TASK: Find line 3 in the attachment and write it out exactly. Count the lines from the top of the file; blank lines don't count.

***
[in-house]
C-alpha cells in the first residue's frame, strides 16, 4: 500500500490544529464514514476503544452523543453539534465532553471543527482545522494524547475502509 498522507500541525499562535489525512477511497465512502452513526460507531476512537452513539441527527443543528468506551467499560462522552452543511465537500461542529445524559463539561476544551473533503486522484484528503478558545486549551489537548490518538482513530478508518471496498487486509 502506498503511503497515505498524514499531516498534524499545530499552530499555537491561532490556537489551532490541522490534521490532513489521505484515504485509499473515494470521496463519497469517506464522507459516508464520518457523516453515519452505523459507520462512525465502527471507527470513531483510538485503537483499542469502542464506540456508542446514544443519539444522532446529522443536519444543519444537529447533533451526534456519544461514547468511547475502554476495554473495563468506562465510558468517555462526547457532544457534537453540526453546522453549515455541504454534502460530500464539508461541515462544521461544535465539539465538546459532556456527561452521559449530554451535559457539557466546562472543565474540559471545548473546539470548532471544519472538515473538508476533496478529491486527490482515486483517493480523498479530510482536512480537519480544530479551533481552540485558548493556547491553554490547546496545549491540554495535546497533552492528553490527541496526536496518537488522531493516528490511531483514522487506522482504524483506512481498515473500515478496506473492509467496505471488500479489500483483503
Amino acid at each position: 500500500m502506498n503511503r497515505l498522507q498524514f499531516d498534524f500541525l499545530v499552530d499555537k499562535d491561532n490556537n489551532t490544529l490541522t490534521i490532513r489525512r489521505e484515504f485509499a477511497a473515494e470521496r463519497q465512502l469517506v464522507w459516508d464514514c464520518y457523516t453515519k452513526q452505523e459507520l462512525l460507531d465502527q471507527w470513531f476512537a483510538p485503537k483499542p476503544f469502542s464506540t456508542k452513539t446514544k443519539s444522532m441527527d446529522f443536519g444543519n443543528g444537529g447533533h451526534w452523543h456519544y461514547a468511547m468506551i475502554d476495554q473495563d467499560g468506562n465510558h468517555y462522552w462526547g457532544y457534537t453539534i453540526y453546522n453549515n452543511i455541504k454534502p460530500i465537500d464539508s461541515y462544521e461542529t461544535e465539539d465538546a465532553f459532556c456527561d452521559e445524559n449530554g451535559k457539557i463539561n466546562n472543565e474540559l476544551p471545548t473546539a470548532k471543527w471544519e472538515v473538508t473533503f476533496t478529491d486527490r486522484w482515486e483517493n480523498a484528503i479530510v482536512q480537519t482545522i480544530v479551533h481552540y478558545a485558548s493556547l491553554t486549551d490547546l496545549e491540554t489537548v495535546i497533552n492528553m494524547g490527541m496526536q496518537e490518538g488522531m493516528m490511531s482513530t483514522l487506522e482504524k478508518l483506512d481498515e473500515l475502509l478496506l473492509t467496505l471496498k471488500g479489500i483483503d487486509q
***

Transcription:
Amino acid at each position: 500500500m502506498n503511503r497515505l498522507q498524514f499531516d498534524f500541525l499545530v499552530d499555537k499562535d491561532n490556537n489551532t490544529l490541522t490534521i490532513r489525512r489521505e484515504f485509499a477511497a473515494e470521496r463519497q465512502l469517506v464522507w459516508d464514514c464520518y457523516t453515519k452513526q452505523e459507520l462512525l460507531d465502527q471507527w470513531f476512537a483510538p485503537k483499542p476503544f469502542s464506540t456508542k452513539t446514544k443519539s444522532m441527527d446529522f443536519g444543519n443543528g444537529g447533533h451526534w452523543h456519544y461514547a468511547m468506551i475502554d476495554q473495563d467499560g468506562n465510558h468517555y462522552w462526547g457532544y457534537t453539534i453540526y453546522n453549515n452543511i455541504k454534502p460530500i465537500d464539508s461541515y462544521e461542529t461544535e465539539d465538546a465532553f459532556c456527561d452521559e445524559n449530554g451535559k457539557i463539561n466546562n472543565e474540559l476544551p471545548t473546539a470548532k471543527w471544519e472538515v473538508t473533503f476533496t478529491d486527490r486522484w482515486e483517493n480523498a484528503i479530510v482536512q480537519t482545522i480544530v479551533h481552540y478558545a485558548s493556547l491553554t486549551d490547546l496545549e491540554t489537548v495535546i497533552n492528553m494524547g490527541m496526536q496518537e490518538g488522531m493516528m490511531s482513530t483514522l487506522e482504524k478508518l483506512d481498515e473500515l475502509l478496506l473492509t467496505l471496498k471488500g479489500i483483503d487486509q